Traditionally, active carbons are made in particular form as powders or fine granules less than 1.0 mm in size with an average diameter between .15 and .25 mm. Thus they present a large surface to volume ratio with a small diffusion distance.
The Sun's photosphere is composed of convection cells called granules-cells of gas each approximately 1000 kilometres in diameter with hot rising gas in the center and cooler gases falling in the narrow spaces between them.
How fast are these bits and pieces and granules moving around in the stream?
February 1, 2004: The crater floor surrounding Opportunity is covered with gray granules containing hematite.
Each granule is about 2000 km (about 1240 mi) across. Although the pattern of granulation is always present, individual granules remain for only about 10 minutes.
Solar faculae are bright spots that form in the canyons between solar granules, short-lived convection cells several thousand kilometers across that constantly form and dissipate over timescales of several minutes.
Each granule lasts about 5 minutes on the average and represents a temperature roughly 300° higher than the surrounding dark areas. At any one time, granules cover about one-third of the solar photosphere. [H76]
8 million kilometres across, with huge spots covering its surface (granules blown up large) and clouds of boiling plasma. As it expands, it reaches 772.5 million kilometres across.
A meteorite with embedded pebble-sized granules that contain significant quantities of organic (complex carbon-rich) matter.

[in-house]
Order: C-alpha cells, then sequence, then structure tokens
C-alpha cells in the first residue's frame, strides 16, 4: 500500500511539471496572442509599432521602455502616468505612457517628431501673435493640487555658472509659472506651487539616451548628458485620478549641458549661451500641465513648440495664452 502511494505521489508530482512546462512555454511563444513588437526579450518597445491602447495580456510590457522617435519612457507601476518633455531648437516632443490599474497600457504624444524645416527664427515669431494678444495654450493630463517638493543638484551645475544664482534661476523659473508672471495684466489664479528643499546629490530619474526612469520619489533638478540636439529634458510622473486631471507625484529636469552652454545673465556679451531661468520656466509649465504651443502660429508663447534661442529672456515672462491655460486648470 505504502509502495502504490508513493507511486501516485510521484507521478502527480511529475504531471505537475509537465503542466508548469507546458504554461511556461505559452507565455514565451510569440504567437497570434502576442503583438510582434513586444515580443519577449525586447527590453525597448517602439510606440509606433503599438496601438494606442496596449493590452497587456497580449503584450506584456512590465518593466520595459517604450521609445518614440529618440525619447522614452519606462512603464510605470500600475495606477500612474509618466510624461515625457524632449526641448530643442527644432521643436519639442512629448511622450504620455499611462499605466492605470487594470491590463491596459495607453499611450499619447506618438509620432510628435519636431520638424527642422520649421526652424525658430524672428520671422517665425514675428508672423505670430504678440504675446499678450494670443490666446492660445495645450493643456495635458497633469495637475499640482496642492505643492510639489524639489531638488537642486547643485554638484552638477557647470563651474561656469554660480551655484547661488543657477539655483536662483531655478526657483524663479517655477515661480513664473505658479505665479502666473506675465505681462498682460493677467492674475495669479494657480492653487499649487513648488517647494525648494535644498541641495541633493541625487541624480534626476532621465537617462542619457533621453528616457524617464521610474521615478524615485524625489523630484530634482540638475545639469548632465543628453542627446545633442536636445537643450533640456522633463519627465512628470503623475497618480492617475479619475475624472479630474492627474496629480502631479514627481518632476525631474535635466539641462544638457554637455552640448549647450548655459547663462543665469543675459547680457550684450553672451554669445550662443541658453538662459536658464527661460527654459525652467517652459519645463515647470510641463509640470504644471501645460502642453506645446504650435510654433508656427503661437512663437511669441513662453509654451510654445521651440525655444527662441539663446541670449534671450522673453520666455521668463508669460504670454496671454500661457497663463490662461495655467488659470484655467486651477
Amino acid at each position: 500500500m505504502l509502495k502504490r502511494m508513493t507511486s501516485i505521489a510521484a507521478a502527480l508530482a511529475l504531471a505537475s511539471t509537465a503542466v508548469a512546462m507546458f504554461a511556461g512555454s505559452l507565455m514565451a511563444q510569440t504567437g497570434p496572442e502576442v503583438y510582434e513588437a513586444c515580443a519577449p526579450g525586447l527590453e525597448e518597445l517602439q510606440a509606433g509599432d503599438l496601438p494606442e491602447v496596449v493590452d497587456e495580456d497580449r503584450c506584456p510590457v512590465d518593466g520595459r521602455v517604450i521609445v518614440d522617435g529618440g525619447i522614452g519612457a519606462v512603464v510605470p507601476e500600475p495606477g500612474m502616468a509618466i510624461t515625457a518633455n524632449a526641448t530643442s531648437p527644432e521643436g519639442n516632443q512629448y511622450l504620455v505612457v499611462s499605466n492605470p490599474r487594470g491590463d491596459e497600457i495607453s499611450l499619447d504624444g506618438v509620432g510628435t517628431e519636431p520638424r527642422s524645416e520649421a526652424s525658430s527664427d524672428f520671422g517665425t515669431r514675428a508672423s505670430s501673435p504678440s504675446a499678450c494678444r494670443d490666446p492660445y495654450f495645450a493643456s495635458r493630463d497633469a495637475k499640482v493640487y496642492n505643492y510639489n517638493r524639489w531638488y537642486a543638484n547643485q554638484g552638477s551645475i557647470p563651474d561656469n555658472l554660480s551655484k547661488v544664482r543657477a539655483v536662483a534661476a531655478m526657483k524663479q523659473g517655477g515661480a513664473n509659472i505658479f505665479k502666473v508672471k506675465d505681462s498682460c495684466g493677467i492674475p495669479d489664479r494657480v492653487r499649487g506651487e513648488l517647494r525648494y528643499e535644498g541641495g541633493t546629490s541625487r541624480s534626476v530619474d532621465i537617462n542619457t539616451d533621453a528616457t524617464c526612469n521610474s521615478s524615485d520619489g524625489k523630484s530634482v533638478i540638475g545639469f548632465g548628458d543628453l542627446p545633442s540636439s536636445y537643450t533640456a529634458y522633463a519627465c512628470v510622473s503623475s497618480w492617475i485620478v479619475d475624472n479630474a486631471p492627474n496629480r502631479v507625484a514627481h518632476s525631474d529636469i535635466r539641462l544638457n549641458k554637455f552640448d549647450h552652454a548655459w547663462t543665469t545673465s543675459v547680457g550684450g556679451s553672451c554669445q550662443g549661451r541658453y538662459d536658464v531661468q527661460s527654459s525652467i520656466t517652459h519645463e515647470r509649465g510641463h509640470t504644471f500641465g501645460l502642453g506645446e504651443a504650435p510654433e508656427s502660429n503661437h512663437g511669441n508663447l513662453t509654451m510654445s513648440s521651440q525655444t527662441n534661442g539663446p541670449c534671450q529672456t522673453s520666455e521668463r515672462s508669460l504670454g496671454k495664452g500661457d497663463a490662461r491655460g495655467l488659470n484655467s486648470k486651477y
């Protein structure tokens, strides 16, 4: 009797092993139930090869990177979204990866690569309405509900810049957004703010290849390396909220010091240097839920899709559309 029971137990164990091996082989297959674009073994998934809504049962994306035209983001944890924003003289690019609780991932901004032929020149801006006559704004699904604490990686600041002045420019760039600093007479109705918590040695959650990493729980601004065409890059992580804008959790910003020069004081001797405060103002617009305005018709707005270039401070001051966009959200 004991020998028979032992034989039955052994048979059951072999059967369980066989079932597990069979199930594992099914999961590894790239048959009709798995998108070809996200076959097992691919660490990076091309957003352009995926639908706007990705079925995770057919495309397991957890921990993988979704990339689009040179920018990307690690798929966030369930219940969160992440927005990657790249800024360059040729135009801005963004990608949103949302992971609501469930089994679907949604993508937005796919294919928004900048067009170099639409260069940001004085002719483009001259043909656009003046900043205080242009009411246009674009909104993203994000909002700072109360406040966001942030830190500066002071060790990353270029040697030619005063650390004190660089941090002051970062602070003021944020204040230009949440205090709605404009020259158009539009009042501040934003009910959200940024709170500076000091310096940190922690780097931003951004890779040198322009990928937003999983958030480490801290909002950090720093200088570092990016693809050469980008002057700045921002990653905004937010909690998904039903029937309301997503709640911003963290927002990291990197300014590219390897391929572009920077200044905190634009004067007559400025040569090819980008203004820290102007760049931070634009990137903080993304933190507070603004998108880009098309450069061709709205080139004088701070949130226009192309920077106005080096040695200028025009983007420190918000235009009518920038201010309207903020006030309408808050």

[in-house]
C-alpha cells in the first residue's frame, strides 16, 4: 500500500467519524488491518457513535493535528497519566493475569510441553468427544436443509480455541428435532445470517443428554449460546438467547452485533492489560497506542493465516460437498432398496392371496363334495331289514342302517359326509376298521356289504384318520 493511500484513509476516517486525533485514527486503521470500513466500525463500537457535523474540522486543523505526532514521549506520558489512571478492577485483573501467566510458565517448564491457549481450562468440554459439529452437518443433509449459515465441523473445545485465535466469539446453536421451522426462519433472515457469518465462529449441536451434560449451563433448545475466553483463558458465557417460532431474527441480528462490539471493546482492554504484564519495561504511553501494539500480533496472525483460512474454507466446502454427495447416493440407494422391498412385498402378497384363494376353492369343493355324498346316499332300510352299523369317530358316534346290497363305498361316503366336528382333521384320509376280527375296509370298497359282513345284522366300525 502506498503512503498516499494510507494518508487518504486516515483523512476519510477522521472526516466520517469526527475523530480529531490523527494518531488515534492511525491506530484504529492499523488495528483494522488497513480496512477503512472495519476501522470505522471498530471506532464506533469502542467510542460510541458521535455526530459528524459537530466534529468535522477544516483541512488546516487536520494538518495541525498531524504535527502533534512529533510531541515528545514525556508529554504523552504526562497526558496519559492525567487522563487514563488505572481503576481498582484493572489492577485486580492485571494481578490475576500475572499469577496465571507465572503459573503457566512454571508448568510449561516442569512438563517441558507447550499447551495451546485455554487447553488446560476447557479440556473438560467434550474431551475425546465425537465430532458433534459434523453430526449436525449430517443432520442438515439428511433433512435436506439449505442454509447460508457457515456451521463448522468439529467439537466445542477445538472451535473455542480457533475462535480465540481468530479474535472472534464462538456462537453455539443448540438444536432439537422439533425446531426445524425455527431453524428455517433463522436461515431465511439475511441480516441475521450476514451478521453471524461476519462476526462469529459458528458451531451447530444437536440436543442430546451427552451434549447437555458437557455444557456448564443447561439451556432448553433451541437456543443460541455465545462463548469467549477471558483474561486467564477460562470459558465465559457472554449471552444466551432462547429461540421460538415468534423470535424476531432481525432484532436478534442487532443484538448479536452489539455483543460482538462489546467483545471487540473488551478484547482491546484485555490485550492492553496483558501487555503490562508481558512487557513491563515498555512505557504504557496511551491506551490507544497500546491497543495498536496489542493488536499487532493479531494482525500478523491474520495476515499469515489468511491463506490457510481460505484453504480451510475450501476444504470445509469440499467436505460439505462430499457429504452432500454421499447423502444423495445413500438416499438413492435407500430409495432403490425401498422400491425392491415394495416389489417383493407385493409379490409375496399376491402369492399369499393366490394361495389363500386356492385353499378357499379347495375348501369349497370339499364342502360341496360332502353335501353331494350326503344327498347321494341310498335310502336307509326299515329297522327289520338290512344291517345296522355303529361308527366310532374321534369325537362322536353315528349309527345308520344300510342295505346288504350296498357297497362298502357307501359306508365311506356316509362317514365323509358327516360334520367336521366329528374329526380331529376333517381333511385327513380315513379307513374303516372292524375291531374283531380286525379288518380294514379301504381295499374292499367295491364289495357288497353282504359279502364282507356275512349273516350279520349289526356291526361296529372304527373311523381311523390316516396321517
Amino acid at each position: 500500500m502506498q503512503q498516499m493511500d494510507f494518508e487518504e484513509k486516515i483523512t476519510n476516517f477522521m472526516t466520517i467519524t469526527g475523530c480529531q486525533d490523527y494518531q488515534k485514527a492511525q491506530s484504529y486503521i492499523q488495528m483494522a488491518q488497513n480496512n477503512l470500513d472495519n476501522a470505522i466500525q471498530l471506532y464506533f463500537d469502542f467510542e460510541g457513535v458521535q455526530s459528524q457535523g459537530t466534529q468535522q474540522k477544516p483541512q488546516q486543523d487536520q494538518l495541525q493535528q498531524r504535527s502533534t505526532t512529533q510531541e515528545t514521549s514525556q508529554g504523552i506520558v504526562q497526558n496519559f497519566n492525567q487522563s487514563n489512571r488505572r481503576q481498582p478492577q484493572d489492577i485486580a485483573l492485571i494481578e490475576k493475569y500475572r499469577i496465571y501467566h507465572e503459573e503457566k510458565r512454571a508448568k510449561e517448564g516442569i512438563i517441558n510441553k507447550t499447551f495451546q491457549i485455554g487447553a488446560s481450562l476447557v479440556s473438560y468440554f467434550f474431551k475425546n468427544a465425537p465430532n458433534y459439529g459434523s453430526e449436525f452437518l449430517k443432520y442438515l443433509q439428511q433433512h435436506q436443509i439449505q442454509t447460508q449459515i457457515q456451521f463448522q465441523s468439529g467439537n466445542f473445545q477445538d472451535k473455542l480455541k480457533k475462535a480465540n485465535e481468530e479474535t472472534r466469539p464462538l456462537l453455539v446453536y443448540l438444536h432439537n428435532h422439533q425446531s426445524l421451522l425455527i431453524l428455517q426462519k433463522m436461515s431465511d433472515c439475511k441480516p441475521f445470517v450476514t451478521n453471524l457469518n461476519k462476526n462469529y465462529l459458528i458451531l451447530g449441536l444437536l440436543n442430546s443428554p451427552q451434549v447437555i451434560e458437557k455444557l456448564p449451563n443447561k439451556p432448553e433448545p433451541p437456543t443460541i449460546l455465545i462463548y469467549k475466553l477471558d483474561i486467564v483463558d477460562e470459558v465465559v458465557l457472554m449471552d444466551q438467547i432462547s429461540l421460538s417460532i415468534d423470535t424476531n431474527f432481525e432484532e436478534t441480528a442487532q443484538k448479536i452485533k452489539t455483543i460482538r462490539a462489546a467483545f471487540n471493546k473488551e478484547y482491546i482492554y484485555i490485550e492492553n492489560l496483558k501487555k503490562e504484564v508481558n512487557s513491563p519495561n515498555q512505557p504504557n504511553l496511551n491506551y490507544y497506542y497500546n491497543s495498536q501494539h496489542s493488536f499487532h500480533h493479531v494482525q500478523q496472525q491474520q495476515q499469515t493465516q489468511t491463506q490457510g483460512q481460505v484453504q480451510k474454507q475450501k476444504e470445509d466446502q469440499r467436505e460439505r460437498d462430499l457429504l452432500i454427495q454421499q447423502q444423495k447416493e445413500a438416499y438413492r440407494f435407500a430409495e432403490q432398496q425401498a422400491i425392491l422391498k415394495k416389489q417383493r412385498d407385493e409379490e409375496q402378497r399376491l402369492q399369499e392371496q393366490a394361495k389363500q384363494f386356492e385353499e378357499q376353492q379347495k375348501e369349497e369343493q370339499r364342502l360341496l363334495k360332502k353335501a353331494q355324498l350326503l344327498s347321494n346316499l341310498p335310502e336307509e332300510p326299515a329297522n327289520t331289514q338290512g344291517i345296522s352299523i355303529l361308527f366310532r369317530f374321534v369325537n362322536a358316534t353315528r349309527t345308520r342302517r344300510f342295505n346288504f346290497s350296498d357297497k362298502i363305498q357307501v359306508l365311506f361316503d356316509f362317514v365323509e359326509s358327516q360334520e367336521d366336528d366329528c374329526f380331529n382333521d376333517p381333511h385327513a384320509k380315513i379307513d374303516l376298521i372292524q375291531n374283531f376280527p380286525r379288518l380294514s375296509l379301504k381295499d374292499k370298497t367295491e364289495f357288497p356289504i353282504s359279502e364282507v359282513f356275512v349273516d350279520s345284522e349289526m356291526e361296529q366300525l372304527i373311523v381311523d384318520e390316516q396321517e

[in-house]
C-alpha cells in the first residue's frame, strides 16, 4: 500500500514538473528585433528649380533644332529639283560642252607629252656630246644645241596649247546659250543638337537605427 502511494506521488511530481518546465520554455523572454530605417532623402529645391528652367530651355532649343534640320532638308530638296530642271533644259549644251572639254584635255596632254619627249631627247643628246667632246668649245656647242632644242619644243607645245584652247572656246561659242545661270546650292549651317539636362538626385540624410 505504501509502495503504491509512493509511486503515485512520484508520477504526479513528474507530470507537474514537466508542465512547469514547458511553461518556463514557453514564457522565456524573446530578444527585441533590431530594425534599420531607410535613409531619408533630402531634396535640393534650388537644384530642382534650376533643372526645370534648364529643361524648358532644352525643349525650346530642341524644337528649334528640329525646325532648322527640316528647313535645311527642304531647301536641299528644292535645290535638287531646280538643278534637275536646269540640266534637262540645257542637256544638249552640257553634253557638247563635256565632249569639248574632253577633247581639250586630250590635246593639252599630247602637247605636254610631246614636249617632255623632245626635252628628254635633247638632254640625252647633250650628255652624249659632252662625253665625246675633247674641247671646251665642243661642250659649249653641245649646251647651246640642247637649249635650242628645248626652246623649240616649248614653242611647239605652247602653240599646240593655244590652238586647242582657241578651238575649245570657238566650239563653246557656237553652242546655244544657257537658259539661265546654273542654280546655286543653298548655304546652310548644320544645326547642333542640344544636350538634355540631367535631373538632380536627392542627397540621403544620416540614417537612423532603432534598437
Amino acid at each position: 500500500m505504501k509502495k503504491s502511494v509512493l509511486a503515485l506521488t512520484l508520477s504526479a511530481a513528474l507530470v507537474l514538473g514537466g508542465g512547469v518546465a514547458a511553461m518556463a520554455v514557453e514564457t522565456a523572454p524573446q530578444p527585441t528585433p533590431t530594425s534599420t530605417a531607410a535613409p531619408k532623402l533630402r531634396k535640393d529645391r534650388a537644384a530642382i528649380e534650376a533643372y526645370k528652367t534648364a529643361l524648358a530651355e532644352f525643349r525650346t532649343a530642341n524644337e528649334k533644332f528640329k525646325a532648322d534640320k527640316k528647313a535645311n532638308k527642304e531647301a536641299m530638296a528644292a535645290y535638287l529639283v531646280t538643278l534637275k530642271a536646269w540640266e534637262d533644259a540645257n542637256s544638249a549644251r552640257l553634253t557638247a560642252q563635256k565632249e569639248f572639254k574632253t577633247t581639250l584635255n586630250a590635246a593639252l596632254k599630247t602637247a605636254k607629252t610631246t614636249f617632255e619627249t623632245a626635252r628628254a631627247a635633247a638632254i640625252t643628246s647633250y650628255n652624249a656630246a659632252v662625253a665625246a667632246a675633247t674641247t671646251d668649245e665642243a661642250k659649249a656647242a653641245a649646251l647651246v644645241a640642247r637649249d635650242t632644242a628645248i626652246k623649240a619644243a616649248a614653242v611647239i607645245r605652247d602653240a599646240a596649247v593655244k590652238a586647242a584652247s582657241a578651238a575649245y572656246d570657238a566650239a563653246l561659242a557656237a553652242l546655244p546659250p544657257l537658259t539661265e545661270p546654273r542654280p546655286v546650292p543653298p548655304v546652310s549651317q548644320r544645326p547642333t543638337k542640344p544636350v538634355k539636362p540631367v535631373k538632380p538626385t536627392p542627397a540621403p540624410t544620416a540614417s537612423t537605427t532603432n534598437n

Cassegrain telescope ...
a stony meteorite containing small, round, silicate granules called chondrules
a layer in a star's atmosphere lying below the corona and above the photosphere ...
granulation: The cellular structure of the photosphere. "Granules" are formed by convection, each one is quite large, about 700 to 1000 km (400 - 600 miles) in diameter.
Cellular structure of the photosphere visible at high spatial resolution. Individual granules, which represent the tops of small convection cells, are 200 to 2000 km in diameter and have lifetimes of 8 to 10 minutes.
Greenwich Mean Time (GMT) ...
The second-of-arc scale mottled pattern in the solar photosphere. Individual granules last for a few minutes and are thought to be the tops of convection cells.
GRAVITATIONAL COLLAPSE ...
Intergranular lanes are dark, cool areas between granules where material is descending below the surface of the Sun.
The surface of the Sun can be seen, through a telescope (SEE WARNING), to have a granular appearance. These granules are the convection cells that carry the energy from below the apparent surface.
The Sun's surface in 3D. Note the sunspots neat top right. Hundreds of solar granules, each about 1,000 km across are visible in the image.
Short-lived (lifetime from rising to falling is about 15 minutes) jets vertical to the solar surface that are several thousand kilometers long and about 1 kilometer thick. The birth rate is comparable to granules and there are hundreds of thousands ...
See also: Granules, Sun, Earth, Solar, Atmosphere